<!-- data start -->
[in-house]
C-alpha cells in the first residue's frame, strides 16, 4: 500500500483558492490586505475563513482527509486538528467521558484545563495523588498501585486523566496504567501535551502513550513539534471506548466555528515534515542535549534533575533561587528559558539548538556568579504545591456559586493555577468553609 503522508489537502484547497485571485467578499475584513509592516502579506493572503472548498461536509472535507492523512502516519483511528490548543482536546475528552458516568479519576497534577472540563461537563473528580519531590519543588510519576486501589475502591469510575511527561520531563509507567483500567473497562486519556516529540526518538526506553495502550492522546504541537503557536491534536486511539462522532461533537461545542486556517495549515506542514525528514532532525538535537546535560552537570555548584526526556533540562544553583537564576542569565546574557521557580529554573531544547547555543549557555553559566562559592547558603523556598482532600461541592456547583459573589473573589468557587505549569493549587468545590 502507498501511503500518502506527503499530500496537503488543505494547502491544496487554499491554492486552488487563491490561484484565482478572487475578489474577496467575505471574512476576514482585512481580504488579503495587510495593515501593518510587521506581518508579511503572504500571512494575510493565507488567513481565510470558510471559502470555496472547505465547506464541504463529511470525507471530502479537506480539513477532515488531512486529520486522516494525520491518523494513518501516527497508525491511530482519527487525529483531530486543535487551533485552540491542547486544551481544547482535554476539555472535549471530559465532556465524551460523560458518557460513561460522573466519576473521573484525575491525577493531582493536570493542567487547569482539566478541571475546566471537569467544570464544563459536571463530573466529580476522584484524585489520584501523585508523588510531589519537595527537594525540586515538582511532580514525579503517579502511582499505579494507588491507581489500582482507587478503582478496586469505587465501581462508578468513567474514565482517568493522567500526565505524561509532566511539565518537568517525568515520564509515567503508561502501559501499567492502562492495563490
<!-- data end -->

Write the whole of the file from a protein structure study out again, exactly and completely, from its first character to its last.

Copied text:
[in-house]
C-alpha cells in the first residue's frame, strides 16, 4: 500500500483558492490586505475563513482527509486538528467521558484545563495523588498501585486523566496504567501535551502513550513539534471506548466555528515534515542535549534533575533561587528559558539548538556568579504545591456559586493555577468553609 503522508489537502484547497485571485467578499475584513509592516502579506493572503472548498461536509472535507492523512502516519483511528490548543482536546475528552458516568479519576497534577472540563461537563473528580519531590519543588510519576486501589475502591469510575511527561520531563509507567483500567473497562486519556516529540526518538526506553495502550492522546504541537503557536491534536486511539462522532461533537461545542486556517495549515506542514525528514532532525538535537546535560552537570555548584526526556533540562544553583537564576542569565546574557521557580529554573531544547547555543549557555553559566562559592547558603523556598482532600461541592456547583459573589473573589468557587505549569493549587468545590 502507498501511503500518502506527503499530500496537503488543505494547502491544496487554499491554492486552488487563491490561484484565482478572487475578489474577496467575505471574512476576514482585512481580504488579503495587510495593515501593518510587521506581518508579511503572504500571512494575510493565507488567513481565510470558510471559502470555496472547505465547506464541504463529511470525507471530502479537506480539513477532515488531512486529520486522516494525520491518523494513518501516527497508525491511530482519527487525529483531530486543535487551533485552540491542547486544551481544547482535554476539555472535549471530559465532556465524551460523560458518557460513561460522573466519576473521573484525575491525577493531582493536570493542567487547569482539566478541571475546566471537569467544570464544563459536571463530573466529580476522584484524585489520584501523585508523588510531589519537595527537594525540586515538582511532580514525579503517579502511582499505579494507588491507581489500582482507587478503582478496586469505587465501581462508578468513567474514565482517568493522567500526565505524561509532566511539565518537568517525568515520564509515567503508561502501559501499567492502562492495563490